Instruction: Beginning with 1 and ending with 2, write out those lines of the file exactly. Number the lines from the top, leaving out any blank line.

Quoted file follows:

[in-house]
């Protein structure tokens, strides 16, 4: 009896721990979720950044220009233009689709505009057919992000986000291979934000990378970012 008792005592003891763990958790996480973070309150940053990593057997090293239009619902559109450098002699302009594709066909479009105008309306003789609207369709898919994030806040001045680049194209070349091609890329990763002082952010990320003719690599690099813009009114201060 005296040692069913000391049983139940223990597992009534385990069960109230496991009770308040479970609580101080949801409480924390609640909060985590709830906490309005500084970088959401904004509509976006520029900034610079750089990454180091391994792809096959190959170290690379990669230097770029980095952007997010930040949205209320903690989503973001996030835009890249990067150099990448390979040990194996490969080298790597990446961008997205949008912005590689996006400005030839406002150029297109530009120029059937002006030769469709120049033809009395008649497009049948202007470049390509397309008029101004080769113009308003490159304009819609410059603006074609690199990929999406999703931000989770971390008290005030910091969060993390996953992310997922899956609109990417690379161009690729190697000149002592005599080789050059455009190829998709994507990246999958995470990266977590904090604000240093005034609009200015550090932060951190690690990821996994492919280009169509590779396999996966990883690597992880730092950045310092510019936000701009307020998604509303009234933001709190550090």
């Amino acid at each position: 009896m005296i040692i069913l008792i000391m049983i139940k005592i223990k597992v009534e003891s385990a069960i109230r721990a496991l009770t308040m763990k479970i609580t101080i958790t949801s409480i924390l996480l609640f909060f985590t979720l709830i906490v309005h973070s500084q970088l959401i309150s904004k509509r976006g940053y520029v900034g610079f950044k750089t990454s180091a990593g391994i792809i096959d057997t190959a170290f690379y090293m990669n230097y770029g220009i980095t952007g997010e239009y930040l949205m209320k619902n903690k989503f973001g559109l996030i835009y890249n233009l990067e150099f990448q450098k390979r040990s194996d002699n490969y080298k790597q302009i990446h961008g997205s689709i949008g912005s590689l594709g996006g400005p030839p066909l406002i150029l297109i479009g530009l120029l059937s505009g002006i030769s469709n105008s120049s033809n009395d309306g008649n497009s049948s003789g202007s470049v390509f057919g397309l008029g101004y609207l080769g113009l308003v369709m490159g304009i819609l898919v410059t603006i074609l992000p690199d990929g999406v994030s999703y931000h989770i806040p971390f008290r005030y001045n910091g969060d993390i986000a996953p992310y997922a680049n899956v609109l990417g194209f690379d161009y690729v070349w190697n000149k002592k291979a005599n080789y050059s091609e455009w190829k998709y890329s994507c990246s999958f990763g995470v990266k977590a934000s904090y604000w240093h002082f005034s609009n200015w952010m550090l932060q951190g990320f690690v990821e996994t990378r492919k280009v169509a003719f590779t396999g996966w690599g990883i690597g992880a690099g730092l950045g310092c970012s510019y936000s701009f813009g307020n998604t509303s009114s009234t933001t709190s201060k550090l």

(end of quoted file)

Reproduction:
[in-house]
């Protein structure tokens, strides 16, 4: 009896721990979720950044220009233009689709505009057919992000986000291979934000990378970012 008792005592003891763990958790996480973070309150940053990593057997090293239009619902559109450098002699302009594709066909479009105008309306003789609207369709898919994030806040001045680049194209070349091609890329990763002082952010990320003719690599690099813009009114201060 005296040692069913000391049983139940223990597992009534385990069960109230496991009770308040479970609580101080949801409480924390609640909060985590709830906490309005500084970088959401904004509509976006520029900034610079750089990454180091391994792809096959190959170290690379990669230097770029980095952007997010930040949205209320903690989503973001996030835009890249990067150099990448390979040990194996490969080298790597990446961008997205949008912005590689996006400005030839406002150029297109530009120029059937002006030769469709120049033809009395008649497009049948202007470049390509397309008029101004080769113009308003490159304009819609410059603006074609690199990929999406999703931000989770971390008290005030910091969060993390996953992310997922899956609109990417690379161009690729190697000149002592005599080789050059455009190829998709994507990246999958995470990266977590904090604000240093005034609009200015550090932060951190690690990821996994492919280009169509590779396999996966990883690597992880730092950045310092510019936000701009307020998604509303009234933001709190550090």